- J.Crew will start selling shirts designed to be worn
- It’s very similar to the offerings from the startup
Untuckit, which has gained popularity with a similar
- It shows how the apparel industry is pivoting from
fashion to practicality.
J.Crew is starting to relax.
The apparel retailer will soon start selling shirts that are
designed to be worn untucked,
according to offerings shown on its website. Starting January
19, the casual shirts will be part of J.Crew’s regular men’s
“stretch” shirts range, but along with “slim,” “regular,” and
“tall,” customers can also choose “untucked” as an option. Sizes
will remain the same, ranging from extra-small to large.
This new selection, which is currently available for pre-order,
gives guys on the shorter side more options for shirting in the
brand. J.Crew’s casual shirt hems are already on the shorter
side, and taller guys can easily wear them untucked. This new
option is more explicit, however, and it could speak directly to
a problem guys often experience with clothing.
It also mirrors what e-commerce rival Bonobos did last year.
added length as a choice for their shirts, similar to the way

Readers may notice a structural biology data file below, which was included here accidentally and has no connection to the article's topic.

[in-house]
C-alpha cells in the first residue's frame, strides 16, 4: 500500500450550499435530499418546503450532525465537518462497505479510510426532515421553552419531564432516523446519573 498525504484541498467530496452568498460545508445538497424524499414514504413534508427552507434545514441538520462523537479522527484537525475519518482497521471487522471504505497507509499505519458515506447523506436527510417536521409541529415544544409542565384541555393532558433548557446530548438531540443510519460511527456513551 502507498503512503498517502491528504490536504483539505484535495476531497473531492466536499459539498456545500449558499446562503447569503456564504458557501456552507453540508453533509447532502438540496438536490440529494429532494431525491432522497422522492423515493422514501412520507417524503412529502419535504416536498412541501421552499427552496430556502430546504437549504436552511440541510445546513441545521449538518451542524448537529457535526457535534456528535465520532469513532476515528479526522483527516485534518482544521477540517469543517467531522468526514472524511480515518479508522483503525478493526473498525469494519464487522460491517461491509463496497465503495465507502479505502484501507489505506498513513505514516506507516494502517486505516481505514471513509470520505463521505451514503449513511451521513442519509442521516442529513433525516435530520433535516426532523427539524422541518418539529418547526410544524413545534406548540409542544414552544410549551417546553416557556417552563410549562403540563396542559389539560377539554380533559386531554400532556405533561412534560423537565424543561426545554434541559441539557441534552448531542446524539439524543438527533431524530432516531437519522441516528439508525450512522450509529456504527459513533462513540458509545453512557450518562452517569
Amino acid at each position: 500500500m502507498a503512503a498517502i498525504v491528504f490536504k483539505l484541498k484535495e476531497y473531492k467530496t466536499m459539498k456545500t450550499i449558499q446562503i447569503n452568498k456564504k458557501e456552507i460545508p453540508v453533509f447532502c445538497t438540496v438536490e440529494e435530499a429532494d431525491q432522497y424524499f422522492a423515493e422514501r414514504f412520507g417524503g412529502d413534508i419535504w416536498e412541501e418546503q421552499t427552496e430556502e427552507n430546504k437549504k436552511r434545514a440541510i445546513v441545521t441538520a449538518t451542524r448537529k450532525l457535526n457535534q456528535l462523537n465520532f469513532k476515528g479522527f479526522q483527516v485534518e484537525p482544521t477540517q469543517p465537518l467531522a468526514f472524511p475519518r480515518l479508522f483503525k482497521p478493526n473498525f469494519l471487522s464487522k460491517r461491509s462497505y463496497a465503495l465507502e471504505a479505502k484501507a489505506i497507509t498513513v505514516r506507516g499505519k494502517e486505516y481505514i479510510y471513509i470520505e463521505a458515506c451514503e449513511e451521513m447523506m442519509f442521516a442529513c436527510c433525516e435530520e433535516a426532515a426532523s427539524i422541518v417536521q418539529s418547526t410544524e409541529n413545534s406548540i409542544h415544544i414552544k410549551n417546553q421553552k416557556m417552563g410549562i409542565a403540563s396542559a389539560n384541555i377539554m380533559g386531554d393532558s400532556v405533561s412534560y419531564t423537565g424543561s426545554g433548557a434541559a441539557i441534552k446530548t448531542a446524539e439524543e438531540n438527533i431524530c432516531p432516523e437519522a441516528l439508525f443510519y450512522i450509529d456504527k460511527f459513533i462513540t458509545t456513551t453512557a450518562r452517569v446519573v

suit jackets are sold, offering options for guys with
particularly long or short torsos.
J.Crew’s move directly apes a popular startup that has become
successful with a similar pitch.
Called Untuckit, its main selling point is shirts with
shorter hems designed to be worn untucked. The startup has seen
high growth and expanded into other apparel categories while
rapidly opening stores across the country.
Untuckit’s pitch to consumers is miles away from a traditional
fashion-focused apparel brand. It’s not trying to be hip and cool
and instead just sells the idea of looking good without a lot of
effort. While directly copying this startup’s claim to fame,
J.Crew seems to now be chasing this fixing-a-problem startup
mentality for its customers and not solely focusing on being an
image-focused, fashion-oriented brand.
Fashion-oriented brands like J.Crew have struggled in recent
months and years as new apparel-focused startups focused on
fixing singular issues like Untuckit have taken a share of
customer’s clothing budgets. This latest move proves J.Crew isn’t
going to stand still and watch this happen.